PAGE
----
Ginny crouched behind a low wall, her wand at the ready and her eyes alert. A flash of red light on the other side indicated that someone had been discovered, but she didn't know if it was someone on her side or on the enemy side.


Red light flashed again, and Ginny heard the muffled groan that meant someone had been captured. A bell clanged, and she glanced up at the tally floating a foot below the ceiling. The large blue number flashed 5, and the yellow number changed to 2. Ginny cursed under her breath, there was only one person left standing with her on her team.

As a treat for their first class back in January, their Stealth and Tracking classroom had been completely transformed into an obstacle course of sorts, and the class had been divided into two teams. The objective Scrimgeour had given them was to hide within the room, taking out members of the opposing team until only members of one remained. The room was lined with a series of low walls, as well as a copse of trees and a small ramshackle wooden hut.

Ginny looked down at the yellow mesh that she wore over her robes. It was not the best to wear if she wanted to remain hidden, but it was important that they were all able to immediately identify a teammate from an enemy.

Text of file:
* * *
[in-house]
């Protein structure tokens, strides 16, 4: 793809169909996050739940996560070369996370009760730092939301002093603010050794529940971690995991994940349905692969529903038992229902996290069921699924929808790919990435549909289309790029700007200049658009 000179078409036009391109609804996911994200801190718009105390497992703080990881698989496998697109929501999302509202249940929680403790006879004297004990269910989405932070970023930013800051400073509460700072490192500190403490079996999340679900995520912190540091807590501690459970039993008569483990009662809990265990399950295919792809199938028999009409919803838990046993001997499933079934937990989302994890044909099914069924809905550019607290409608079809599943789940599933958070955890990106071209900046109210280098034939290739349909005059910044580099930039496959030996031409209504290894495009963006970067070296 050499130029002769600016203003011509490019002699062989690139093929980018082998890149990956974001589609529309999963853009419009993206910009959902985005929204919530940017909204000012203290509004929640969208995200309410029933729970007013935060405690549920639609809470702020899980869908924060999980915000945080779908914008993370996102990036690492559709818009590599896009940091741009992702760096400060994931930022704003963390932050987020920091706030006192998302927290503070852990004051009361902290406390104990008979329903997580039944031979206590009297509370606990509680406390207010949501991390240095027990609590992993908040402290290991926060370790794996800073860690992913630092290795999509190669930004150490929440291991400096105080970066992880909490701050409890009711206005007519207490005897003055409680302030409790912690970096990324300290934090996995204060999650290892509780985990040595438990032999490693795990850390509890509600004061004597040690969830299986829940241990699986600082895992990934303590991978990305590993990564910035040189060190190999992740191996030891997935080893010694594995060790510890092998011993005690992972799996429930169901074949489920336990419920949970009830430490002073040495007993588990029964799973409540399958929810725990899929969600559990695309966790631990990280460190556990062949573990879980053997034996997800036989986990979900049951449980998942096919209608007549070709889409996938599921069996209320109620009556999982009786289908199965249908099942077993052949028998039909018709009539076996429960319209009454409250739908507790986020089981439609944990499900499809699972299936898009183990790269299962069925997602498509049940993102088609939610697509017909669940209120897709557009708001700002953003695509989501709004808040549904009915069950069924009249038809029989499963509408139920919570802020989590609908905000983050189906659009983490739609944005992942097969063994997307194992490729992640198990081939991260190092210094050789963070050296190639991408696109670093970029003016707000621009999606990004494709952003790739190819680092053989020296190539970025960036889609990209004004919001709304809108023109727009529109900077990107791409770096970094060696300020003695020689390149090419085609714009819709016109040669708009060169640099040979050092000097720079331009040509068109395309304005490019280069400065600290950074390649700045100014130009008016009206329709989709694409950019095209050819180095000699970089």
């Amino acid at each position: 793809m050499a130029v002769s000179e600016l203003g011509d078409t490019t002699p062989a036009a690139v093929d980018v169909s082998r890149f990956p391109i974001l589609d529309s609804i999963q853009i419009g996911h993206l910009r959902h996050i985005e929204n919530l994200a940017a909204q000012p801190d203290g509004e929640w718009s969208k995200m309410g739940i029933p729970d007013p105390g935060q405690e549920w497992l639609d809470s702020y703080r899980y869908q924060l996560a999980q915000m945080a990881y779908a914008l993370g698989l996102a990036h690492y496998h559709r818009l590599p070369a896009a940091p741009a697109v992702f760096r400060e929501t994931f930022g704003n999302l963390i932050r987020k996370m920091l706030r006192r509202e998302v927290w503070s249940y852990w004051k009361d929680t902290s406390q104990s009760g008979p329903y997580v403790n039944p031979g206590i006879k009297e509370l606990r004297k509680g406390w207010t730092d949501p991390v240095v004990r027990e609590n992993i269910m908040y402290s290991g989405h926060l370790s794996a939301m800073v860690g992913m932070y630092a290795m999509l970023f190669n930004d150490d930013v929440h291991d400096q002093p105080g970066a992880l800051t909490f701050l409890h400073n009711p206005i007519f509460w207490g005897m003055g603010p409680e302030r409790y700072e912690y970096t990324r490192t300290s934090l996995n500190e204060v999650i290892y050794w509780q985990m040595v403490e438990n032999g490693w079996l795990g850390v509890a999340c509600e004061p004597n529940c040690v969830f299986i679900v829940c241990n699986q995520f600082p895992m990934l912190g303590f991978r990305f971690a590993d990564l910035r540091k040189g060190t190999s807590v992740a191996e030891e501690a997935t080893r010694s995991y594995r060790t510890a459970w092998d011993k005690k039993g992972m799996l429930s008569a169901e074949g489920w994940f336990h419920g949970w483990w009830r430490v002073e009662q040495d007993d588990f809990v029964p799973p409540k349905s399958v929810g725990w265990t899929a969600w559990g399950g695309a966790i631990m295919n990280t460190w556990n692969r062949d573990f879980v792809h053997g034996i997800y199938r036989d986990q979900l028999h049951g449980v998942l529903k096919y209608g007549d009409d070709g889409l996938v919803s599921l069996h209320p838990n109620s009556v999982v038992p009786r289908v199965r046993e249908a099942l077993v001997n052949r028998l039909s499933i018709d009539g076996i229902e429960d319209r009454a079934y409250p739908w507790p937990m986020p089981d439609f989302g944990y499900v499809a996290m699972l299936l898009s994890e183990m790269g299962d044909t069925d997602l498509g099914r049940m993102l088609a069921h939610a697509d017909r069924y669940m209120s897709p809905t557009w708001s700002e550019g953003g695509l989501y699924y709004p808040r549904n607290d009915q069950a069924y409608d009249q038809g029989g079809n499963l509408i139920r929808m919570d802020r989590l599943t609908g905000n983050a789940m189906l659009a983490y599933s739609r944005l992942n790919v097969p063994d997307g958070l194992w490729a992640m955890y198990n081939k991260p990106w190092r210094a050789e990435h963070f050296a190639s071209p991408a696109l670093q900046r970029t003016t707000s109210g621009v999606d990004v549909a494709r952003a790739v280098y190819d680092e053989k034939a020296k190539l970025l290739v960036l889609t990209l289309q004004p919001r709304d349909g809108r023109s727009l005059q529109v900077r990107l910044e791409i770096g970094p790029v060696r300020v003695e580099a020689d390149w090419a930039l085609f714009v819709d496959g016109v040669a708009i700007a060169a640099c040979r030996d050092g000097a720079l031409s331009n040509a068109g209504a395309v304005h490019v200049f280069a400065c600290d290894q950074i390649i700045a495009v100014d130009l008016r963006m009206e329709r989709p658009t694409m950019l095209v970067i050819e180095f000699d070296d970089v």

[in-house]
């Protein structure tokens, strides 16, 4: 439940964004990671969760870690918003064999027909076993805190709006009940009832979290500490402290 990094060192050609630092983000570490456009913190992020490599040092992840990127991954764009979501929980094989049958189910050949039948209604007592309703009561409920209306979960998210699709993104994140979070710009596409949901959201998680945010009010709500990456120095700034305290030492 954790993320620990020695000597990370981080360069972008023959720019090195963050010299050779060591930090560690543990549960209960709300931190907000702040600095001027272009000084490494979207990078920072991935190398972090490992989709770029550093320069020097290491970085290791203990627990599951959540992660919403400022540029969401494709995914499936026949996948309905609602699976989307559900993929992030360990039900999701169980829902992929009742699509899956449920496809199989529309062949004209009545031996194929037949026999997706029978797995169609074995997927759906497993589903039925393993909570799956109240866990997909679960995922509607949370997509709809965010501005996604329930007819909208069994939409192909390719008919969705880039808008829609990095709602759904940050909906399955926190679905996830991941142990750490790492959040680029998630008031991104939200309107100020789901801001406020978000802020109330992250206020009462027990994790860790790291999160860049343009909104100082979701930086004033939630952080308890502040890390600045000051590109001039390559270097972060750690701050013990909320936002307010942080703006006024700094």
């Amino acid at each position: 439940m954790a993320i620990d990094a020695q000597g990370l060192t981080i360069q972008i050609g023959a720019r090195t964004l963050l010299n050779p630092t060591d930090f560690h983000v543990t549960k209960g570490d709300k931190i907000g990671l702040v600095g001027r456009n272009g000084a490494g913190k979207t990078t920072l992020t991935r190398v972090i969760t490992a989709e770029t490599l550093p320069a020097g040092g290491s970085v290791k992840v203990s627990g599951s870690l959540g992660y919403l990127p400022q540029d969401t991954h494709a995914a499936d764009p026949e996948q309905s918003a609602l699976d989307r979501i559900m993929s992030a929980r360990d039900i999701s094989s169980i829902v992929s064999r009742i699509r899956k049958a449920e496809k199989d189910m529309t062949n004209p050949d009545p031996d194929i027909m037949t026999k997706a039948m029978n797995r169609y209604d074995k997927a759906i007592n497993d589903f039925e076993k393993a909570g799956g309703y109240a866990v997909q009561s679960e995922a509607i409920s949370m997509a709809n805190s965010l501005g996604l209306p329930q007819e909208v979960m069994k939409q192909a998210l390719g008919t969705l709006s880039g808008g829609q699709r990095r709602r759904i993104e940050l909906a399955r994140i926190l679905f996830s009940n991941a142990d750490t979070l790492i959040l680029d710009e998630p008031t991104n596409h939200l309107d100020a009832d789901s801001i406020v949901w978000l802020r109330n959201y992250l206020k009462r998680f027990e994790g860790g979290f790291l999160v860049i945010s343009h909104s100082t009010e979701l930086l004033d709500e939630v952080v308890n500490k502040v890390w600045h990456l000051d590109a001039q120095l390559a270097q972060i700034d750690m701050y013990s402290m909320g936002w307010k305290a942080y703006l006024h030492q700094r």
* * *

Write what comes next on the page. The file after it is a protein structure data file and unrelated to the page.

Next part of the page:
A slight movement from behind one of the trees caught Ginny's attention, and she twisted her body to face it, her back against the wall and her wand raised in front of her. Cho peeked out from behind a branch, her long black ponytail swinging, and pointed her wand out. Ginny spotted the yellow mesh on her outfit and stopped herself from casting a spell at the last second. She pinched her own yellow indicator between her thumb and index finger, showing Cho that they were on the same team. Cho nodded in understanding.

Ginny glanced up at the tally above them, realizing that she and Cho were the only ones on their team who were still active.

Cho signaled to Ginny to cover her, and Ginny nodded, raising herself up enough to look over the wall. She didn't see any signs of the enemy, so she waved Cho over. Cho ducked down low and ran at a crouch over to Ginny, throwing herself down on the ground next to her, her back against the wall.

"We're the only ones left," Cho stated the obvious. "I watched them get Brian."

Ginny cursed again. "Do you know where they are?"

"It looks like they went around to the hut. I think they're regrouping there." Ginny twisted again to look over the edge of the wall. The hut was on the other side of the room, but she thought she saw movement inside through a small hole in the wood. She pointed her wand over the wall and cast a spell.

"Homenum revelio!"

Ginny felt five pulses in her wand. "Yep, they're all in there," she confirmed.

Cho glanced up at the tally. "They outnumber us, two-to-one. Have any thoughts?"

Ginny chewed her lip as she thought over the idea that had been forming in her mind before voicing it. "Parkin's Pincer. Modified, of course, because there's only two of us." She looked at Cho's confused look. "Wanderers’ patented chaser move." She picked up a twig and started drawing in the dirt. She drew a square to indicate the hut, with five crosses inside. "That's the target. We need to come at it from different sides, take them by surprise." She drew them in, with lines to the front of the hut and the back of the hut.